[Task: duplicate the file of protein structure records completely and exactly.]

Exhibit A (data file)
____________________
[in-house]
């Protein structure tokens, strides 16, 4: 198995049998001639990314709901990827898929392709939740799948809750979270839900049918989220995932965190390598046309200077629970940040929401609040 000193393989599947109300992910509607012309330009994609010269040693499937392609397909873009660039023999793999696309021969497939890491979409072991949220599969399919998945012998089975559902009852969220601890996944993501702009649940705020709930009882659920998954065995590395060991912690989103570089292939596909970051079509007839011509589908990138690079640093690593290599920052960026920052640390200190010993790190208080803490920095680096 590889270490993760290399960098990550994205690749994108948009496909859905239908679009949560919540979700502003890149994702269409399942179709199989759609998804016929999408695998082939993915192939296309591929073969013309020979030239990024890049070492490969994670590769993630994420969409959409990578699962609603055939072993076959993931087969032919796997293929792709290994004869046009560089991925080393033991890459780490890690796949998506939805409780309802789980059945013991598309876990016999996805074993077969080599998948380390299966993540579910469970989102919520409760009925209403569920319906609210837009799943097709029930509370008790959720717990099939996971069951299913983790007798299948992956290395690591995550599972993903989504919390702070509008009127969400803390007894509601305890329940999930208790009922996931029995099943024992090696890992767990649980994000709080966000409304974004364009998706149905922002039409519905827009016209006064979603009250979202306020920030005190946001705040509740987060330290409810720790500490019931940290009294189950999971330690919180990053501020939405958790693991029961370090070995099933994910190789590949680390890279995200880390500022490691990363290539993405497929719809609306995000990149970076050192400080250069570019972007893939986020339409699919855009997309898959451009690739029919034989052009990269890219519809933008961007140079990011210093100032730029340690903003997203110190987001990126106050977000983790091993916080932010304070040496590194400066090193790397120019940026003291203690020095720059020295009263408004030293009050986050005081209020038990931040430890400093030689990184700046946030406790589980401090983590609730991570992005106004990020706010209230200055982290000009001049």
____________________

[in-house]
């Protein structure tokens, strides 16, 4: 198995049998001639990314709901990827898929392709939740799948809750979270839900049918989220995932965190390598046309200077629970940040929401609040 000193393989599947109300992910509607012309330009994609010269040693499937392609397909873009660039023999793999696309021969497939890491979409072991949220599969399919998945012998089975559902009852969220601890996944993501702009649940705020709930009882659920998954065995590395060991912690989103570089292939596909970051079509007839011509589908990138690079640093690593290599920052960026920052640390200190010993790190208080803490920095680096 590889270490993760290399960098990550994205690749994108948009496909859905239908679009949560919540979700502003890149994702269409399942179709199989759609998804016929999408695998082939993915192939296309591929073969013309020979030239990024890049070492490969994670590769993630994420969409959409990578699962609603055939072993076959993931087969032919796997293929792709290994004869046009560089991925080393033991890459780490890690796949998506939805409780309802789980059945013991598309876990016999996805074993077969080599998948380390299966993540579910469970989102919520409760009925209403569920319906609210837009799943097709029930509370008790959720717990099939996971069951299913983790007798299948992956290395690591995550599972993903989504919390702070509008009127969400803390007894509601305890329940999930208790009922996931029995099943024992090696890992767990649980994000709080966000409304974004364009998706149905922002039409519905827009016209006064979603009250979202306020920030005190946001705040509740987060330290409810720790500490019931940290009294189950999971330690919180990053501020939405958790693991029961370090070995099933994910190789590949680390890279995200880390500022490691990363290539993405497929719809609306995000990149970076050192400080250069570019972007893939986020339409699919855009997309898959451009690739029919034989052009990269890219519809933008961007140079990011210093100032730029340690903003997203110190987001990126106050977000983790091993916080932010304070040496590194400066090193790397120019940026003291203690020095720059020295009263408004030293009050986050005081209020038990931040430890400093030689990184700046946030406790589980401090983590609730991570992005106004990020706010209230200055982290000009001049």